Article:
The bursting of the buy-to-let bubble isn't as imminent as expected, says Robert Jordan, president of ARLA.
He believes that the constantly evolving and increasing segmentation of the market and the consumer approach to protection for tenants will ensure this.
Jordan says: “When ARLA launched buy-to-let we started with what has become traditional buy-to-let. This is where a long-term investor looks to both maximise rental income and enjoy a capital gain.
“Now there is a new phenomena in the market, 'nest-egging'. This is when buy-to-let investors put down a fairly high deposit to acquire a residential investment property. Their expectation is to cover costs or even to live from time to time with a negative return. This is not a concern as the objective is to save with the help of rental income and make a long-term capital gain.”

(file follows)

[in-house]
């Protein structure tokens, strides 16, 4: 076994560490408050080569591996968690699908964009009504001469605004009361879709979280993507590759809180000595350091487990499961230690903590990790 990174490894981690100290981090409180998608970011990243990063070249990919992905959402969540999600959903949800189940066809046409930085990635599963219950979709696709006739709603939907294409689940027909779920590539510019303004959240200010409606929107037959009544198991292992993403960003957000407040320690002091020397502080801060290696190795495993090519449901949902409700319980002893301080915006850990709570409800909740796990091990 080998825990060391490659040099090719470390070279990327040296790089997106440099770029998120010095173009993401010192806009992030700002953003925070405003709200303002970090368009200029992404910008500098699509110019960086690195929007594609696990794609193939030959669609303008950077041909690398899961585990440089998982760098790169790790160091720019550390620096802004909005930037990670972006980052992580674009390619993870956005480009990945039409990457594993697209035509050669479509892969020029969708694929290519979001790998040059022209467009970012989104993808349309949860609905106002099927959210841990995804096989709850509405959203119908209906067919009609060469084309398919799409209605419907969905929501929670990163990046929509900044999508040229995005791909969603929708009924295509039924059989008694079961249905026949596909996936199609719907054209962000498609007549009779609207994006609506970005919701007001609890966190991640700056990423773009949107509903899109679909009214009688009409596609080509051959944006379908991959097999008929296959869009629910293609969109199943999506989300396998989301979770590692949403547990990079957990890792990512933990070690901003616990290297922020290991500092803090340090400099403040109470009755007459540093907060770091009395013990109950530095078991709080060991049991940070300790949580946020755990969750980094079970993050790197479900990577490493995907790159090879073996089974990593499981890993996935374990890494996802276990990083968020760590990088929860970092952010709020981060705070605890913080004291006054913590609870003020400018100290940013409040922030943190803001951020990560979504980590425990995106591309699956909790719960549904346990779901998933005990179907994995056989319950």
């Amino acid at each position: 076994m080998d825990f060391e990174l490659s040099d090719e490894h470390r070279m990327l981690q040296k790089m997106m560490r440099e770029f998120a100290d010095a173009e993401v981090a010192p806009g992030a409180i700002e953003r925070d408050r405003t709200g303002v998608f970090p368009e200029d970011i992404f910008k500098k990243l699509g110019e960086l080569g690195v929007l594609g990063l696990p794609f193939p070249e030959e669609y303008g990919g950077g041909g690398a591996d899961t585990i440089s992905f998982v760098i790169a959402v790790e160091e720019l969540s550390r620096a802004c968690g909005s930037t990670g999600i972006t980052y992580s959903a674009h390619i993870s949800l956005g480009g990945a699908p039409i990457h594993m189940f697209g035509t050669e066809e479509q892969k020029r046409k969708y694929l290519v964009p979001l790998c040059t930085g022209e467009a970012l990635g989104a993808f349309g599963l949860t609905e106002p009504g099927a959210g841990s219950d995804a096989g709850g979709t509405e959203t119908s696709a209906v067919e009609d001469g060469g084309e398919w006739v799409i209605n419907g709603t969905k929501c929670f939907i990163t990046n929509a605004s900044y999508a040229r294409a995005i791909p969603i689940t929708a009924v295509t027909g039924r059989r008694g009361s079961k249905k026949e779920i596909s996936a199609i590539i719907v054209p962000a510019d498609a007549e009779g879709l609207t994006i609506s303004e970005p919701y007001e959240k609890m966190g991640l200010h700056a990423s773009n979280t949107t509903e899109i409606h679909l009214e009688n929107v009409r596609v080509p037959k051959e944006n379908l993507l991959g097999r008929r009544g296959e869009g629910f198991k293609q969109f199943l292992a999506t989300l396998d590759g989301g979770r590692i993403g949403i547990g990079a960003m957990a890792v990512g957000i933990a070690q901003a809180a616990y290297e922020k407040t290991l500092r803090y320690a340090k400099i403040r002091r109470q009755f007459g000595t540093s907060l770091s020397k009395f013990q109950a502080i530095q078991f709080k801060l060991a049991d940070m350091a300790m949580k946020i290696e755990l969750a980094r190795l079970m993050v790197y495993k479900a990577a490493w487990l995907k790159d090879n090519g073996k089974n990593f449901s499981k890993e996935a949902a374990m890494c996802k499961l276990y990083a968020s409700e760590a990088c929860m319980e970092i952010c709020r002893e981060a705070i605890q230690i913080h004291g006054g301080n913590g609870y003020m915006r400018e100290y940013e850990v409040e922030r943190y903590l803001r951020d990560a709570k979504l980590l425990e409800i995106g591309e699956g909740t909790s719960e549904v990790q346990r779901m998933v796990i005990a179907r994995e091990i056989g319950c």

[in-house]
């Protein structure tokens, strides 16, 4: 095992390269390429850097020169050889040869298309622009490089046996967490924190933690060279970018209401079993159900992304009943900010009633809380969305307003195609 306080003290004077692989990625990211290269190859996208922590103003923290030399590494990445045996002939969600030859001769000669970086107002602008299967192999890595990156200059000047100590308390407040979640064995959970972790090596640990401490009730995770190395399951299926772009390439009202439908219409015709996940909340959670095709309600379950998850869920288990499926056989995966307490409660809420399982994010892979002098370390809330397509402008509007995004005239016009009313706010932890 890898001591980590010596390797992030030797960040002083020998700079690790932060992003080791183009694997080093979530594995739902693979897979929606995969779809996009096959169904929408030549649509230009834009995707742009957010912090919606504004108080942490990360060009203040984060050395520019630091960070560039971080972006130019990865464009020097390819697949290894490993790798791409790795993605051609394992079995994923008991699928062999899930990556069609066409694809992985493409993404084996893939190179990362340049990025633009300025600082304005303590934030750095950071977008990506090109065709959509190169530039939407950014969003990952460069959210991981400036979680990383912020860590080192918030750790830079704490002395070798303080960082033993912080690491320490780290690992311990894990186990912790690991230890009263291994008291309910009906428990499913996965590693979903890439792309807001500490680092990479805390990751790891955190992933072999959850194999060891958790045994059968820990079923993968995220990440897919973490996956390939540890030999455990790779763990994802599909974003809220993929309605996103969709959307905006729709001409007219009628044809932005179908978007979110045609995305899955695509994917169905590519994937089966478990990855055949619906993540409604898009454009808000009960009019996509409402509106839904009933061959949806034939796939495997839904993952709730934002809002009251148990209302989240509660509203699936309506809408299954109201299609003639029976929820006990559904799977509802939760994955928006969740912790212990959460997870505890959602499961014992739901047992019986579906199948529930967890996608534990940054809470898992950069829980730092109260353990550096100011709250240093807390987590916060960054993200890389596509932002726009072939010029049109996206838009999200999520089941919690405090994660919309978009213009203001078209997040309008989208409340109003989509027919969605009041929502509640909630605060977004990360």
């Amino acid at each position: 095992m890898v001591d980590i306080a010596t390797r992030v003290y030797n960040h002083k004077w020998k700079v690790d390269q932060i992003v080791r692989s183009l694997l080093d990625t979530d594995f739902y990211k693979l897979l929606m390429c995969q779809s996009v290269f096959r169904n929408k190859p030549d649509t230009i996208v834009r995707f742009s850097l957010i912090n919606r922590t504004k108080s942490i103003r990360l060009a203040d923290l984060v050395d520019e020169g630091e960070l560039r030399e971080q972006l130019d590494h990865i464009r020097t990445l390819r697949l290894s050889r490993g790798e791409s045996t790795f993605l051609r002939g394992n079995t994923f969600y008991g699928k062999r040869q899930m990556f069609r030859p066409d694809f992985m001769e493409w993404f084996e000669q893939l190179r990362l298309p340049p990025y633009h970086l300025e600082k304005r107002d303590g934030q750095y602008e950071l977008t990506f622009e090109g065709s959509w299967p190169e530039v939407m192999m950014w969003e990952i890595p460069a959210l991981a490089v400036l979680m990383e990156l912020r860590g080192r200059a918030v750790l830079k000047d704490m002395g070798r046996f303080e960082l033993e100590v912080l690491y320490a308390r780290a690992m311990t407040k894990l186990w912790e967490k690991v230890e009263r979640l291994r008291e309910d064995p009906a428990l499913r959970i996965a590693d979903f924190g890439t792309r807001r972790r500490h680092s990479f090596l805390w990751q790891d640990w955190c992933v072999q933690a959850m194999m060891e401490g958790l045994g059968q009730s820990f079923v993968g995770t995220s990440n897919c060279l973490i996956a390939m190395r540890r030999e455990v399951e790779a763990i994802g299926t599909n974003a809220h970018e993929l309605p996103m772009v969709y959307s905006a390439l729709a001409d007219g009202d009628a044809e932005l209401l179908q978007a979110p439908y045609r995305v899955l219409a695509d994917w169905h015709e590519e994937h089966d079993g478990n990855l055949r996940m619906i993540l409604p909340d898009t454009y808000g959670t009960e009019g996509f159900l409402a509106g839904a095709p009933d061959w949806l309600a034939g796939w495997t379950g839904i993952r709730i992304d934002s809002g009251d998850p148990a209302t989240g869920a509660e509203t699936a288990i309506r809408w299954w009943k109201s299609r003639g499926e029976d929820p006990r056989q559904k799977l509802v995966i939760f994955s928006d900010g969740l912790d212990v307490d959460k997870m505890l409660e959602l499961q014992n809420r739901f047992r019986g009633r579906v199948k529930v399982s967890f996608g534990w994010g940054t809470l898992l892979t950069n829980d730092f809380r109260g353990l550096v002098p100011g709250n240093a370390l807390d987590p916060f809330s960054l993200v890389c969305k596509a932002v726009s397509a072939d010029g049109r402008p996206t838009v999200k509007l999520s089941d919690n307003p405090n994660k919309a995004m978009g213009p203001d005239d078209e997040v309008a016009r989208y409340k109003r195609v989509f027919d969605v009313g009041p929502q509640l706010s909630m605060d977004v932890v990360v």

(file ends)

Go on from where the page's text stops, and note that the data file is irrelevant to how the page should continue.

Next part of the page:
Jordan also points out that when the chancellor finally introduced property investment funds, the entire psychology of vacant possesion changed and that there is a growing market in ready-tenanted buy-to-let properties.